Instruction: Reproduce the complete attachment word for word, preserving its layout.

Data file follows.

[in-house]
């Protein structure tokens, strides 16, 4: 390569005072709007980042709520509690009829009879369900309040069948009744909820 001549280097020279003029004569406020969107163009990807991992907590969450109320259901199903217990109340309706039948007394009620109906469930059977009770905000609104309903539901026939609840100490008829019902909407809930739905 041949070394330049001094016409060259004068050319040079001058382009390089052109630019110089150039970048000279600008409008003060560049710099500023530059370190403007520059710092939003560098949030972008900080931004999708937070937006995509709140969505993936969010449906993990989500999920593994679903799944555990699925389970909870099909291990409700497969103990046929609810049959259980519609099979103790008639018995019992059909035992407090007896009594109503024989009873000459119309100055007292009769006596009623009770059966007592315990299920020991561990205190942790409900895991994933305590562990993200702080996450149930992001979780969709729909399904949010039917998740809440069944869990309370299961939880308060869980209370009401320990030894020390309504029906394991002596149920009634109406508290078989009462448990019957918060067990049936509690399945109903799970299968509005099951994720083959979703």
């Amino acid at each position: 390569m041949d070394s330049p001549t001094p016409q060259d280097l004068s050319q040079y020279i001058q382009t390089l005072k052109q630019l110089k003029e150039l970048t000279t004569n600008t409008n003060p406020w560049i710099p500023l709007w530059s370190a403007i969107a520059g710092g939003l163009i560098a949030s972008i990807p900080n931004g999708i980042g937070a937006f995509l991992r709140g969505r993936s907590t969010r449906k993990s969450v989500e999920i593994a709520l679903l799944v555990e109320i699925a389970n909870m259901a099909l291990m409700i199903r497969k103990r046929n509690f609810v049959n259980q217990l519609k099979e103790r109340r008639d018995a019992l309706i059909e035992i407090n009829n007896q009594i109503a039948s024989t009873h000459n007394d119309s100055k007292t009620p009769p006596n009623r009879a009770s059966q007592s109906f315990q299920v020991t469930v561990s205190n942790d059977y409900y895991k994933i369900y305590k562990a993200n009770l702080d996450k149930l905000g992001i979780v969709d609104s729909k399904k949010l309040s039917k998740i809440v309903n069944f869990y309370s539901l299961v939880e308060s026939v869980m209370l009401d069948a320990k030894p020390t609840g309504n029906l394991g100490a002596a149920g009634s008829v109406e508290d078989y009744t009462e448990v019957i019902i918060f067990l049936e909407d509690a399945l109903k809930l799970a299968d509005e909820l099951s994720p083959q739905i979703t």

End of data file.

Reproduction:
[in-house]
């Protein structure tokens, strides 16, 4: 390569005072709007980042709520509690009829009879369900309040069948009744909820 001549280097020279003029004569406020969107163009990807991992907590969450109320259901199903217990109340309706039948007394009620109906469930059977009770905000609104309903539901026939609840100490008829019902909407809930739905 041949070394330049001094016409060259004068050319040079001058382009390089052109630019110089150039970048000279600008409008003060560049710099500023530059370190403007520059710092939003560098949030972008900080931004999708937070937006995509709140969505993936969010449906993990989500999920593994679903799944555990699925389970909870099909291990409700497969103990046929609810049959259980519609099979103790008639018995019992059909035992407090007896009594109503024989009873000459119309100055007292009769006596009623009770059966007592315990299920020991561990205190942790409900895991994933305590562990993200702080996450149930992001979780969709729909399904949010039917998740809440069944869990309370299961939880308060869980209370009401320990030894020390309504029906394991002596149920009634109406508290078989009462448990019957918060067990049936509690399945109903799970299968509005099951994720083959979703």
């Amino acid at each position: 390569m041949d070394s330049p001549t001094p016409q060259d280097l004068s050319q040079y020279i001058q382009t390089l005072k052109q630019l110089k003029e150039l970048t000279t004569n600008t409008n003060p406020w560049i710099p500023l709007w530059s370190a403007i969107a520059g710092g939003l163009i560098a949030s972008i990807p900080n931004g999708i980042g937070a937006f995509l991992r709140g969505r993936s907590t969010r449906k993990s969450v989500e999920i593994a709520l679903l799944v555990e109320i699925a389970n909870m259901a099909l291990m409700i199903r497969k103990r046929n509690f609810v049959n259980q217990l519609k099979e103790r109340r008639d018995a019992l309706i059909e035992i407090n009829n007896q009594i109503a039948s024989t009873h000459n007394d119309s100055k007292t009620p009769p006596n009623r009879a009770s059966q007592s109906f315990q299920v020991t469930v561990s205190n942790d059977y409900y895991k994933i369900y305590k562990a993200n009770l702080d996450k149930l905000g992001i979780v969709d609104s729909k399904k949010l309040s039917k998740i809440v309903n069944f869990y309370s539901l299961v939880e308060s026939v869980m209370l009401d069948a320990k030894p020390t609840g309504n029906l394991g100490a002596a149920g009634s008829v109406e508290d078989y009744t009462e448990v019957i019902i918060f067990l049936e909407d509690a399945l109903k809930l799970a299968d509005e909820l099951s994720p083959q739905i979703t």